Local 322 Lorenzo Mack Talks COVID-19’s Impact On Entertainment Workers and Steps Towards a Diverse and Inclusive Union.

For Audio Engineer and Grip, Lorenzo Mack, the world of entertainment and theatre sparked his interest during his Sophomore year at Davidson College located in Davidson, North Carolina.

“I took Theatre 101 and at the time they needed someone strong to run the fly rail, because I was playing football during this time, I was the perfect candidate,” he laughs. “Before I knew it, I was doing both the A-track and B-track for the theatre shows.”

Mack says because he didn’t qualify for work study and was in need of a job that worked with his Football schedule, he recalls going to his theatre Technical Director/mentor and now fellow IATSE Brother, Jim Nash to inquire about a job.

Mack says on his very first show he can remember the standing ovation from the audience giving him that same feeling and rush he would get from playing football.

“In my life, there have only been two things that have given me that tingle; running a show and playing football,” he added. “At that moment, I didn’t know if this would be my career but I knew the feeling felt great.”

After graduating from Davidson College, Mack began working in Finance, but he didn’t like it. Despite this promising career in Corporate America, he immediately knew he had to quit and return to what sparked his passion, Entertainment.

“The next day after I quit my career in Finance, I was on a show with Jim Nash and I worked my way into Local 322,” he says. “From that moment, I never looked back.”

Today, Mack is a member of Local 322 and 491 and says even the days that feel long, doesn’t feel like work. From the people he gets to work with to the shows his IA Sisters and Brothers get to run, he knows this career was destined for him.

Mack says with the immense impact COVID-19 has had on the entertainment industry and it’s workers, he hopes Congress and as a society, we can find a solution to get everyone back to work safely.

“We’re all working people in this world trying to support ourselves, family and friends. We all have our own individual aspirations for our careers,” he added. “It takes some people years but in other cases, other decades to build and grow into this craft. We can’t just uproot ourselves and go find another career or industry, because entertainment is our passion. Entertainment is what many people used through the COVID-19 shutdown, whether it was binge watching movies, shows or music. We are the workers who make entertainment happen!”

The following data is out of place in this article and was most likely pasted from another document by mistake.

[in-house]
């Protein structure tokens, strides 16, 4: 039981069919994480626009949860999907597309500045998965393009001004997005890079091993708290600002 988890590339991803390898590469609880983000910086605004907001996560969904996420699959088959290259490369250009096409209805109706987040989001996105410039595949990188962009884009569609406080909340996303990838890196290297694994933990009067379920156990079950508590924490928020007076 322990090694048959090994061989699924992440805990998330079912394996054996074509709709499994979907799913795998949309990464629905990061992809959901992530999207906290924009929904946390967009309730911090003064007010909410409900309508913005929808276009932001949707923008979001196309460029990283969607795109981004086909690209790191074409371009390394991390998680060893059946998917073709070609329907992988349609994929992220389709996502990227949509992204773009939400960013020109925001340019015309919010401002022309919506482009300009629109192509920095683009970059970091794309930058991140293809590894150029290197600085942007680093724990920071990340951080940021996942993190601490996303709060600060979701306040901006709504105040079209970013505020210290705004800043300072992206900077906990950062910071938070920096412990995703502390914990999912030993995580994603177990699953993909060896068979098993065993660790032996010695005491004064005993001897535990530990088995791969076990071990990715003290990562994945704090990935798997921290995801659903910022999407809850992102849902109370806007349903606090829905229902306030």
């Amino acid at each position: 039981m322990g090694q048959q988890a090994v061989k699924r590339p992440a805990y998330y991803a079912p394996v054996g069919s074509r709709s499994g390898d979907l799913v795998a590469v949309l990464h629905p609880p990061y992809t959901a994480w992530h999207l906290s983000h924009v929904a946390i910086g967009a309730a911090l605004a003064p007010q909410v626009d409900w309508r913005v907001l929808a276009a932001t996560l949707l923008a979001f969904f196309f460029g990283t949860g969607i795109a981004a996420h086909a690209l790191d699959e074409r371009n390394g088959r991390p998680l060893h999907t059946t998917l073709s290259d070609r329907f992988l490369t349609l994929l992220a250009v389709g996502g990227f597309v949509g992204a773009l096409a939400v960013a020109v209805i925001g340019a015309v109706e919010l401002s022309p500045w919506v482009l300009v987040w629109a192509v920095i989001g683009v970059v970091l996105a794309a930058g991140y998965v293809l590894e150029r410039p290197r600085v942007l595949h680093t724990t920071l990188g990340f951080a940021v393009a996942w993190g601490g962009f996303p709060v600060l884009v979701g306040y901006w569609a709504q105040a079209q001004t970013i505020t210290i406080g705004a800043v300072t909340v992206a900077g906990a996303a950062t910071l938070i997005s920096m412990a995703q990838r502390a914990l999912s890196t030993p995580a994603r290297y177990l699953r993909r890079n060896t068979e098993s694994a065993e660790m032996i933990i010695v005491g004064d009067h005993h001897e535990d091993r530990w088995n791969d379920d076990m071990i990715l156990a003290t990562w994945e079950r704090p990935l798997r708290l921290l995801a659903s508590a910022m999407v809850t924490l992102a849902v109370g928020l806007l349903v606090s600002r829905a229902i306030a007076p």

Mack

Amidst the COVID-19 impact on entertainment and the shutdown of production globally, the conversation of diversity and representation on and off screen was a frequent headline that unveiled Hollywood’s lack of diversity and inclusivity.

Mack admits the announcement of IATSE’s Diversity, Equity and Inclusion Committee caught him by surprise but as a proclaimed agitator for equality and equity for everyone, he’s thrilled to be one of the first founders of the DEI committee.

“When I heard that President Loeb was forming this committee, I knew it was going to be something great,” he added. “In May 2012, I was introduced to my Local as a member and nominated to attend a convention that year hosted by Local 322. I remember sitting in the room and President Loeb discussed two things: The IA getting younger and the Training Trust Fund.”

Eight years later, Mack says the Training Trust Fund has built a lot of trust amongst members and to witness the follow through that President Loeb has for the union’s vision, is motivating. Now, with the DEI Committee he says Locals will have more exposure and education on BIPOC, LGBTQIA+ and women members who have been excluded for years.

“What we’re going to do on this DEI Committee will be just as special, as what has been done with the Training Trust Fund.” he added. “We’re going to build a better pipeline towards a more diverse and inclusive union.”

Mack admits whether it’s intentional or not can’t help but to notice the handful of people of color when attending different IATSE events. He says as a union, we must ask ourselves why this is? Mack urges BIPOC and non-BIPOC members to raise their awareness on this issue and work to implement the necessary change.

“We have to be accepting of the change and know this is for a group of people who feel underrepresented and underutilized,” he says. “BIPOC members are not coming to take everyone’s job, we just want equal access and opportunity to have the pursuit of happiness in our careers just as anyone else.”

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For more information please contact:

Jonas N. Loeb, IATSE Director of Communications
General: comms@iatse.net
Press: press@iatse.net

 

The International Alliance of Theatrical Stage Employees or IATSE (full name: International Alliance of Theatrical Stage Employees, Moving Picture Technicians, Artists and Allied Crafts of the United States, Its Territories and Canada), is a labor union representing over 150,000 technicians, artisans and craftspersons in the entertainment industry, including live theatre, motion picture and television production, broadcast, and trade shows in the United States and Canada.

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